With the recent completion of a state-of-the-art sports research lab, housed inside the same building as the corporate offices, R&D and factory, New Balance is now capable of designing, testing and manufacturing shoes entirely within its Lawrence, Mass., headquarters -- a claim few athletic shoe companies can make. And, it can share results with retailers on its products, as well as competitors' models.
With a focus on athletic shoes, the lab has the latest high-tech equipment for studying the science of an athlete's movements and a shoe's use, as well as its eventual breakdown. There is also the option to do similar studies on apparel.
While other companies like Brooks and Nike have sports research labs as well, New Balance (www.newbalance.com) said its all-in-one facility sets it apart. "Our domestic manufacturing development team can use the lab during each stage of prototype and production," said Sean Murphy, New Balance's advanced products engineering manager. Although not all its products are made in this factory -- some are partially manufactured overseas -- he said the entire line will benefit because the design and testing are still in the same building and prototypes for all shoes can be made in-house.
New Balance estimates that this streamlining should have far-reaching effects for all its products, benefiting not only the company itself, but also retailers and consumers. The company said retailers can use this as a selling point and support claims they make about New Balance product with facts generated during testing. Many dealers have already toured the site, and the company will offer tours annually.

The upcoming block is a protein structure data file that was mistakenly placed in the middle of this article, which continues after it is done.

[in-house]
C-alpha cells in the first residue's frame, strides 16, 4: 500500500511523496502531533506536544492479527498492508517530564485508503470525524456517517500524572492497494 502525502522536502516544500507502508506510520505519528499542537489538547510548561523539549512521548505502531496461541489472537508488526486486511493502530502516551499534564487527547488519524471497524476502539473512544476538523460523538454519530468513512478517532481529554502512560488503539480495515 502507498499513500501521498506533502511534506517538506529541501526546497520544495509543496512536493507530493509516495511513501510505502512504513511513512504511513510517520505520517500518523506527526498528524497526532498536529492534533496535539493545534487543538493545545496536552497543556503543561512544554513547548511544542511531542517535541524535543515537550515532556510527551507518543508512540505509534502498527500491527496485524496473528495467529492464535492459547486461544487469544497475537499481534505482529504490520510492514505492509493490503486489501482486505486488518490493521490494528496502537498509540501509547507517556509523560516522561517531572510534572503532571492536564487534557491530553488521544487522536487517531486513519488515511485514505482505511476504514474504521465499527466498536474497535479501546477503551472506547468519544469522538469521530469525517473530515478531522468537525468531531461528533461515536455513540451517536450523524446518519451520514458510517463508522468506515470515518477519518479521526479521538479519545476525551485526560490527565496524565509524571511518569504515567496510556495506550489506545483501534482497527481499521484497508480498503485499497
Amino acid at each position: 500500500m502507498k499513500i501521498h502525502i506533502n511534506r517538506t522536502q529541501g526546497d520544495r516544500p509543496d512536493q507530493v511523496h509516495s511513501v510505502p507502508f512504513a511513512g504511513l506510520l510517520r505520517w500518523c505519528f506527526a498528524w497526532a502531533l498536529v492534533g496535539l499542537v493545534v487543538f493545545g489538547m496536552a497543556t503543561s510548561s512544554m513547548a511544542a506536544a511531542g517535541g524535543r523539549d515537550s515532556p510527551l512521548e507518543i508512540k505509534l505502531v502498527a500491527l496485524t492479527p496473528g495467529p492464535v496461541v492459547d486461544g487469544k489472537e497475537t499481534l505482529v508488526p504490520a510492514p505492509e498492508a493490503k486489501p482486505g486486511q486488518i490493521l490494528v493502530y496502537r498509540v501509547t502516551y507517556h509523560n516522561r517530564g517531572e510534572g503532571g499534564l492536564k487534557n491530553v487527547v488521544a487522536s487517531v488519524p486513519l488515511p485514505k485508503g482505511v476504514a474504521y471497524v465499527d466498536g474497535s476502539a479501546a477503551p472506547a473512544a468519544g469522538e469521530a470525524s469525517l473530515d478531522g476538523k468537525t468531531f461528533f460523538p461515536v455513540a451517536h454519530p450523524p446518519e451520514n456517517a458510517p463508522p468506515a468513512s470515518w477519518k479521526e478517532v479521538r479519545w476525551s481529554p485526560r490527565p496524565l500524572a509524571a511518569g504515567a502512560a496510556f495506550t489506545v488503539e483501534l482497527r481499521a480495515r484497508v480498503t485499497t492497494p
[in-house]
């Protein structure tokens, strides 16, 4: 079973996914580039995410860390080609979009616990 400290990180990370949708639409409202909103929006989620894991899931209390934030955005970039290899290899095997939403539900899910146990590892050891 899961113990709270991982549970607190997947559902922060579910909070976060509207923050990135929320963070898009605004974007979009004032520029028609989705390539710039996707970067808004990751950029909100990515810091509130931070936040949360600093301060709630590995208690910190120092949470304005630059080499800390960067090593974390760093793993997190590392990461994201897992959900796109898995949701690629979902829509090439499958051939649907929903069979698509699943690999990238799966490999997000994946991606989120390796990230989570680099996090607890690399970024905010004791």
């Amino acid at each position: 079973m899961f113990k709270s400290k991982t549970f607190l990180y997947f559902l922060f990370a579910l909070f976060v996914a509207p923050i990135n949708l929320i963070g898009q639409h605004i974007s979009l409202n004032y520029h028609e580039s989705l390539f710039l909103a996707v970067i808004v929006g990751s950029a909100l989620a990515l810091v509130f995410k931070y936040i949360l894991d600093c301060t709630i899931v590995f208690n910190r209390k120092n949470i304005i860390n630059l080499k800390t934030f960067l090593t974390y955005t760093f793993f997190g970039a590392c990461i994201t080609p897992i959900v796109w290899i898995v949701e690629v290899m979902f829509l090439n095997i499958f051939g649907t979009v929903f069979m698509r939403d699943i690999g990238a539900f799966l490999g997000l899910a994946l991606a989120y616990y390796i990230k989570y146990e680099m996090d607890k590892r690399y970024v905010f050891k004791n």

Murphy noted, "In each of these tests, we provide the designers, developers and eventually salespeople with a clear understanding of why our products are exceeding in performance versus the competition -- and if not, why not."
When asked, for instance, about which shoe's cushioning will last longer, a salesperson has access to New Balance's testing results. The lab employs a hydraulic "smasher" which can replicate thousands of foot strikes -- equal to six to eight weeks of wear testing -- in a few days. Technicians have designed various foot molds to simulate different running styles. They can compare New Balance shoes with competitors' models to get exact numbers on which cushioning system lasts longest and provides the best support.
If this testing shows a competitor's shoe performs better, the techs will notify the design team that improvements are necessary.
"This is a huge benefit to New Balance, because they can make on-the-spot deviations to shoes based on test results," said Brock Quimby, general manager of Boulder Running Company. "And if the company is willing to admit failures as well as successes, their product will be excellent."
Another station in the lab measures the amount of pressure on a given spot on the bottom of the foot. There are 100 sensors in a computer-linked footbed that measure impact 100 times per second. This isolates pressure points so designers can tweak the product to alleviate this problem.
The lab also houses a specially designed treadmill, surrounded by multiple high-speed cameras, which shoots footage of the runner's stride, foot strike and bodily position changes -- along with detailed video of the shoe's reaction to all these pressures. It has a changeable belt, allowing for indoor testing of various surfaces, such as a rocky surface for trail shoes.
While many labs have metal "ground reaction force" plates -- a type of scale that measures the forces, duration and angles of a foot strike -- New Balance's plate is made of glass, allowing video to be shot underneath to give a ground-up angle to view foot strikes.
Debuting in fall, the 1906 is New Balance's first shoe to employ the lab throughout the entire process from planning to production, as well as its "N-ergy" heel-to-toe cushioning. "If New Balance designs great shoes by utilizing its new lab, there's no question the staff will sell more product," said Quimby.